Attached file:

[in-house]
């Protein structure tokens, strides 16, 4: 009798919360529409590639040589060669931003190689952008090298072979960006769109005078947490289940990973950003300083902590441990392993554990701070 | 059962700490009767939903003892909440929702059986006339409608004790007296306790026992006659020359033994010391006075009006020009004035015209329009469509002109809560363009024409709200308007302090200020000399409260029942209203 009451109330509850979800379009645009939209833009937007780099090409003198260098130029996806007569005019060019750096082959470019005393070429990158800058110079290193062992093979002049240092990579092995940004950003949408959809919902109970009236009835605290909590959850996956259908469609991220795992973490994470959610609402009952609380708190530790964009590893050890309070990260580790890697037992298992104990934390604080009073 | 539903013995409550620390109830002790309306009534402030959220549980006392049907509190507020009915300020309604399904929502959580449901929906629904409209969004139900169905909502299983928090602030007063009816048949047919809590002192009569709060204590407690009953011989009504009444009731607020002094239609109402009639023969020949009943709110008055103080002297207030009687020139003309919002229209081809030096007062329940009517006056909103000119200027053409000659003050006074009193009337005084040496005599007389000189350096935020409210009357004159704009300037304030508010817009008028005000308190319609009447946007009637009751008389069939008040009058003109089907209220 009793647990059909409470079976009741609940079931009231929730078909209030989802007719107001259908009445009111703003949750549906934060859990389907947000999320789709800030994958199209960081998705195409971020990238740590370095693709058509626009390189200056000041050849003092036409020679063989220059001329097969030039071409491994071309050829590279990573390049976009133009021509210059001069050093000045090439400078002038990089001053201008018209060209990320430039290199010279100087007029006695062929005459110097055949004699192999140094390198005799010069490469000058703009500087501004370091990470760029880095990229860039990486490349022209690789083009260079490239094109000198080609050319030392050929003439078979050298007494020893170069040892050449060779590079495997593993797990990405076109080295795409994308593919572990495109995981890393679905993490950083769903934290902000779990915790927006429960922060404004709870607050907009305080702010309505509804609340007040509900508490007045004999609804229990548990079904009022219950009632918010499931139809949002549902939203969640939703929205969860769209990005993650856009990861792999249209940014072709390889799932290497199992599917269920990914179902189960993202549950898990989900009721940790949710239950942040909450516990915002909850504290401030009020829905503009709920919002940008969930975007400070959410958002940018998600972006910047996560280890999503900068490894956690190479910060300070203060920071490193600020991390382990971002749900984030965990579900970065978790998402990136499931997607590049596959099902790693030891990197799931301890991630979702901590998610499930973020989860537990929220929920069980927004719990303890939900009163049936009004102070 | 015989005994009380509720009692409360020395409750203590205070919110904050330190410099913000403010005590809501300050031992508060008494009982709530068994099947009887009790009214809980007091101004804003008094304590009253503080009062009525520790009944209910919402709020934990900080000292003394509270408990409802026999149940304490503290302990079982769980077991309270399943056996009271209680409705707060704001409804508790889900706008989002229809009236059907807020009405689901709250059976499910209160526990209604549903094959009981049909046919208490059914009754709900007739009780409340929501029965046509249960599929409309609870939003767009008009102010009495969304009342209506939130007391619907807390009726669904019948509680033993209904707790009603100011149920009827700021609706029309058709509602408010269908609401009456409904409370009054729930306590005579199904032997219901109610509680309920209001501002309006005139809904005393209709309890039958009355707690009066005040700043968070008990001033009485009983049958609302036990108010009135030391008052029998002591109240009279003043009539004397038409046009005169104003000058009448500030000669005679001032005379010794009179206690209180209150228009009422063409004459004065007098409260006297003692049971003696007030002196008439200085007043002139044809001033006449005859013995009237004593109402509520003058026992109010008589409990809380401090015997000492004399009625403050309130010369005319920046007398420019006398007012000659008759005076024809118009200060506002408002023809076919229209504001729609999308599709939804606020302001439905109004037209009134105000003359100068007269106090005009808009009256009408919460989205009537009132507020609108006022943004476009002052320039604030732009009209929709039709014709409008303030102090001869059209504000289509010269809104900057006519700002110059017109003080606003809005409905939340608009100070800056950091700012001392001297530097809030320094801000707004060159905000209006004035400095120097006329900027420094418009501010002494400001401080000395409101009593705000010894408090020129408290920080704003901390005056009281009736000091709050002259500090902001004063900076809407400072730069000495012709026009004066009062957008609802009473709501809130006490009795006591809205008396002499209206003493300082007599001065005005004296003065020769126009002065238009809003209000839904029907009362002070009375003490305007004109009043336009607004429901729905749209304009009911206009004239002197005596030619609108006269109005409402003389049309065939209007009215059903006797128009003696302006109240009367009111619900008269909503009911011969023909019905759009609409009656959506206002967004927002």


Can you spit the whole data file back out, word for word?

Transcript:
[in-house]
């Protein structure tokens, strides 16, 4: 009798919360529409590639040589060669931003190689952008090298072979960006769109005078947490289940990973950003300083902590441990392993554990701070 | 059962700490009767939903003892909440929702059986006339409608004790007296306790026992006659020359033994010391006075009006020009004035015209329009469509002109809560363009024409709200308007302090200020000399409260029942209203 009451109330509850979800379009645009939209833009937007780099090409003198260098130029996806007569005019060019750096082959470019005393070429990158800058110079290193062992093979002049240092990579092995940004950003949408959809919902109970009236009835605290909590959850996956259908469609991220795992973490994470959610609402009952609380708190530790964009590893050890309070990260580790890697037992298992104990934390604080009073 | 539903013995409550620390109830002790309306009534402030959220549980006392049907509190507020009915300020309604399904929502959580449901929906629904409209969004139900169905909502299983928090602030007063009816048949047919809590002192009569709060204590407690009953011989009504009444009731607020002094239609109402009639023969020949009943709110008055103080002297207030009687020139003309919002229209081809030096007062329940009517006056909103000119200027053409000659003050006074009193009337005084040496005599007389000189350096935020409210009357004159704009300037304030508010817009008028005000308190319609009447946007009637009751008389069939008040009058003109089907209220 009793647990059909409470079976009741609940079931009231929730078909209030989802007719107001259908009445009111703003949750549906934060859990389907947000999320789709800030994958199209960081998705195409971020990238740590370095693709058509626009390189200056000041050849003092036409020679063989220059001329097969030039071409491994071309050829590279990573390049976009133009021509210059001069050093000045090439400078002038990089001053201008018209060209990320430039290199010279100087007029006695062929005459110097055949004699192999140094390198005799010069490469000058703009500087501004370091990470760029880095990229860039990486490349022209690789083009260079490239094109000198080609050319030392050929003439078979050298007494020893170069040892050449060779590079495997593993797990990405076109080295795409994308593919572990495109995981890393679905993490950083769903934290902000779990915790927006429960922060404004709870607050907009305080702010309505509804609340007040509900508490007045004999609804229990548990079904009022219950009632918010499931139809949002549902939203969640939703929205969860769209990005993650856009990861792999249209940014072709390889799932290497199992599917269920990914179902189960993202549950898990989900009721940790949710239950942040909450516990915002909850504290401030009020829905503009709920919002940008969930975007400070959410958002940018998600972006910047996560280890999503900068490894956690190479910060300070203060920071490193600020991390382990971002749900984030965990579900970065978790998402990136499931997607590049596959099902790693030891990197799931301890991630979702901590998610499930973020989860537990929220929920069980927004719990303890939900009163049936009004102070 | 015989005994009380509720009692409360020395409750203590205070919110904050330190410099913000403010005590809501300050031992508060008494009982709530068994099947009887009790009214809980007091101004804003008094304590009253503080009062009525520790009944209910919402709020934990900080000292003394509270408990409802026999149940304490503290302990079982769980077991309270399943056996009271209680409705707060704001409804508790889900706008989002229809009236059907807020009405689901709250059976499910209160526990209604549903094959009981049909046919208490059914009754709900007739009780409340929501029965046509249960599929409309609870939003767009008009102010009495969304009342209506939130007391619907807390009726669904019948509680033993209904707790009603100011149920009827700021609706029309058709509602408010269908609401009456409904409370009054729930306590005579199904032997219901109610509680309920209001501002309006005139809904005393209709309890039958009355707690009066005040700043968070008990001033009485009983049958609302036990108010009135030391008052029998002591109240009279003043009539004397038409046009005169104003000058009448500030000669005679001032005379010794009179206690209180209150228009009422063409004459004065007098409260006297003692049971003696007030002196008439200085007043002139044809001033006449005859013995009237004593109402509520003058026992109010008589409990809380401090015997000492004399009625403050309130010369005319920046007398420019006398007012000659008759005076024809118009200060506002408002023809076919229209504001729609999308599709939804606020302001439905109004037209009134105000003359100068007269106090005009808009009256009408919460989205009537009132507020609108006022943004476009002052320039604030732009009209929709039709014709409008303030102090001869059209504000289509010269809104900057006519700002110059017109003080606003809005409905939340608009100070800056950091700012001392001297530097809030320094801000707004060159905000209006004035400095120097006329900027420094418009501010002494400001401080000395409101009593705000010894408090020129408290920080704003901390005056009281009736000091709050002259500090902001004063900076809407400072730069000495012709026009004066009062957008609802009473709501809130006490009795006591809205008396002499209206003493300082007599001065005005004296003065020769126009002065238009809003209000839904029907009362002070009375003490305007004109009043336009607004429901729905749209304009009911206009004239002197005596030619609108006269109005409402003389049309065939209007009215059903006797128009003696302006109240009367009111619900008269909503009911011969023909019905759009609409009656959506206002967004927002």